Turn ‘screen’ time into ‘serene’ time.

We are so lucky in the Okanagan to have nature right on our doorsteps. No, literally. I just watched a deer hop the fence and wolf down half of our hedges! The reality is that screens seem to have taken over modern life, and changed the way we interact as a family. Don’t panic yet though, there is a simple solution – be outside more! Studies, including one at UBCO, confirm that nature makes us happy, and can help relieve stress, anxiety and depression. If that’s not enough reason to be outside more, then just take a look at some of the negative effects of excess screen time put out by the Canadian Paediatric Society in 2017.

So now you are probably wondering what the trick is to convincing the rest of your family to put down their devices and actually go outdoors. I hate to say it, but it comes down to you. Parents and caregivers have to lead by example and make it a family priority. Schedule in time to be outside, whether it’s a quick stop at the park on the way home from school, a day at the beach, or a trip up to Big White for a family ski day. Making it a part of your routine will ensure your children expect that as part of your lifestyle. While I am waiting on becoming a mom myself, my experience as a teacher and nanny may be helpful to some, or just amusing to others. Either way, I hope this encourages families to put down their screens, and get outside together!

Here are some ideas:

  • Walk or cycle places instead of driving Girl playing basketball on street, Wilden Kelowna
  • Give kids a task such as a scavenger hunt (make up together or look online), collecting nature bits for a craft (I use Pinterest for inspiration), or building a fort in the backyard
  • Create a family ‘bucket-list’ of places you want to hike/outdoor activities to try and tick them off as you complete them
  • For teens, try to reward them for using screens less and going outside more with your chosen reward system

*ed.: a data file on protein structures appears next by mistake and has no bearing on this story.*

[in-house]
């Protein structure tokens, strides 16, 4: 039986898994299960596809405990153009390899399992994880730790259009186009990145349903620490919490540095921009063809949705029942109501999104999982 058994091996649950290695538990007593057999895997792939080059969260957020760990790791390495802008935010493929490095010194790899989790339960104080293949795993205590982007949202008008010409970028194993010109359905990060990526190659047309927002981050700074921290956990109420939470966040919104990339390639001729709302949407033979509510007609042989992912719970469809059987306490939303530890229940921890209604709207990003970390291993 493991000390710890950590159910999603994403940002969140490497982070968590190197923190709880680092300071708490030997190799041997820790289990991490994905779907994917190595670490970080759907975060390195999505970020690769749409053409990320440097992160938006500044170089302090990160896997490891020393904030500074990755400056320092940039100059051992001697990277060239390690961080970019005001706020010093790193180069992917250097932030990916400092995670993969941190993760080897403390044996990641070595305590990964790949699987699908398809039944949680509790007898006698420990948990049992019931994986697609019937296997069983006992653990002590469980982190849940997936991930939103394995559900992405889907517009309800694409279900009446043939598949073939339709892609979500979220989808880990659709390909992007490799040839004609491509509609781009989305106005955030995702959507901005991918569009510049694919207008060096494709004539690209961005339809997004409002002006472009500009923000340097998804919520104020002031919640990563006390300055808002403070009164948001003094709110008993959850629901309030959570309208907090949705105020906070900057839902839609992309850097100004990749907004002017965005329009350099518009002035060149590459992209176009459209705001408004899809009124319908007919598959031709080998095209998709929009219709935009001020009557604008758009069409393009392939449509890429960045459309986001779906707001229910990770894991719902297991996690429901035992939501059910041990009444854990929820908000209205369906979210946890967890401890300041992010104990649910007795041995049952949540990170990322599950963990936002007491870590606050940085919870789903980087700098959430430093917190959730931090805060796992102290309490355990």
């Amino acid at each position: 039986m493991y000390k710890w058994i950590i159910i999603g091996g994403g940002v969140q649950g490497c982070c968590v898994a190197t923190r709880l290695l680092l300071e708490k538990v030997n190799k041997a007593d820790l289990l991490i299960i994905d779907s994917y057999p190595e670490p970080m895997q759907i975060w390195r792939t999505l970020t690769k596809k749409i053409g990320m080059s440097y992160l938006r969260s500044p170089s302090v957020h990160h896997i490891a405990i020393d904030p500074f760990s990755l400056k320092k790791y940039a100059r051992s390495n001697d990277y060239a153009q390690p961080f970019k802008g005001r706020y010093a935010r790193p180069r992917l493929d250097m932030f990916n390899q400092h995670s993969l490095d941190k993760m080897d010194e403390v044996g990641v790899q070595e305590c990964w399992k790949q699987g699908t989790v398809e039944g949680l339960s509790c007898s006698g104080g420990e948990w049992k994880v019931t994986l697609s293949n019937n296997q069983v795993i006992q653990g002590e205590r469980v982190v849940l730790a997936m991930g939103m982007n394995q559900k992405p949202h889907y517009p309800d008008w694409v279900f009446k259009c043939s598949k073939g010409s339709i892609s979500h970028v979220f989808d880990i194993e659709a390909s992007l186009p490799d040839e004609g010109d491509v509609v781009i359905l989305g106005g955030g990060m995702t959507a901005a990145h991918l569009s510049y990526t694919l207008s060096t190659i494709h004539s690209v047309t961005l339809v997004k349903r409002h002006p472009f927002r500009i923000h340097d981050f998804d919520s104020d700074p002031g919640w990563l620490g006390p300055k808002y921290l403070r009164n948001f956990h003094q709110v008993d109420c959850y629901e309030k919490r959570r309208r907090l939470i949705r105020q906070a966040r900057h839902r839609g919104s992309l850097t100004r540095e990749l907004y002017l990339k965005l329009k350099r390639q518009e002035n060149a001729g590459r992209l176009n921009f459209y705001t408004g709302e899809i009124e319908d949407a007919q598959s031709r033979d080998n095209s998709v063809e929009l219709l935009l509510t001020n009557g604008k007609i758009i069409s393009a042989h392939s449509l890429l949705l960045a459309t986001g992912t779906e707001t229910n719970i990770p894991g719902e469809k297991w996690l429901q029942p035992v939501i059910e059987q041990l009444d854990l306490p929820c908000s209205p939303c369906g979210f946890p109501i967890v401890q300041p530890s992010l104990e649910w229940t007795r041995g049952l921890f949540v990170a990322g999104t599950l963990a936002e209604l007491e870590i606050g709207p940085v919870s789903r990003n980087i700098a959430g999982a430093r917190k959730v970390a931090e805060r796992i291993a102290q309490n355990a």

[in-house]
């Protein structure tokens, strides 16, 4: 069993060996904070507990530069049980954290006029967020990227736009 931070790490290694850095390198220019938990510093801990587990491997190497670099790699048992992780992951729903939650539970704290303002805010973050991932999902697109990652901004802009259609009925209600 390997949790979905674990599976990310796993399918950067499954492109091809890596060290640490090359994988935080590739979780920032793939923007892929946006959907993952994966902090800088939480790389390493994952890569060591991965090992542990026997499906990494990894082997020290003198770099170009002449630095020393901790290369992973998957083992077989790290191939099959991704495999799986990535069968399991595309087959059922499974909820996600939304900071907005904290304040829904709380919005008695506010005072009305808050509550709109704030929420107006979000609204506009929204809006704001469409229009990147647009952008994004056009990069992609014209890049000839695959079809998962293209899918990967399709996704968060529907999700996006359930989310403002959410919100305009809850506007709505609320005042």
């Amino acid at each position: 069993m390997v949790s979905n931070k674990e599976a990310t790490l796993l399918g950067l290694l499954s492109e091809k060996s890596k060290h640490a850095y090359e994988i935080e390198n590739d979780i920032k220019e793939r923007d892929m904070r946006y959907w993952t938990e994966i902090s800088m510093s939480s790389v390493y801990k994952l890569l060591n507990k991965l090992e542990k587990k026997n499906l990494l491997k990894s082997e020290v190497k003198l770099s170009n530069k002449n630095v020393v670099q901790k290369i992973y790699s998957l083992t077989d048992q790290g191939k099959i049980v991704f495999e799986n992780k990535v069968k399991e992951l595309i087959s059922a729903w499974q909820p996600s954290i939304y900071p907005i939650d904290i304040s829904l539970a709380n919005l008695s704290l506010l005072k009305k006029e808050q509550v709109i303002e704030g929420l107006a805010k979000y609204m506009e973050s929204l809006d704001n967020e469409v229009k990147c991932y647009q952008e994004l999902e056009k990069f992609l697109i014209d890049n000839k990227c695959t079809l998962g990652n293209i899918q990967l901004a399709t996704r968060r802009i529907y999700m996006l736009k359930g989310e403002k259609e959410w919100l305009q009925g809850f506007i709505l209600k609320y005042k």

• Join an outdoor sports league such as baseball, or soccer
  • Start a club! (walking, running, tobogganing, canoeing, etc.)
  • Keep an eye out for free, family-friendly activities/events in town such as skating in Stewart Park, and Parks Alive in the summer
  • Get other parents involved, and you can all plan things together so your kids will feel like they are missing out if they don’t join in!

 

– Article by Meghan Keeley. Get to know here below.

 

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Get to know the author.

Meghan Keely portrait photoHi, my name is Meghan Keeley and I’ve been gaining a lot of experience working with children ever since I was old enough to babysit! I’ve worked in camps, daycare, as a nanny, and as a teacher. I also studied psychology in my undergraduate degree at the University of Guelph. I’ve had a unique journey to teaching by working in the field, and then finally deciding to go to teacher’s college in New Zealand. After graduating from that programme, I was offered a teaching job in London, England and was lucky enough to teach there for two fantastic years! Through all of my experiences, and with a background in psychology, I have become very compassionate about children’s mental health and those with special needs – especially when it comes to education. I hope to continue to support families in a holistic way starting with education. As the Kiwis teach, ‘education is about the whole whanau (family)’. I am happy to share my opinions and international experience to help others. Thanks for reading!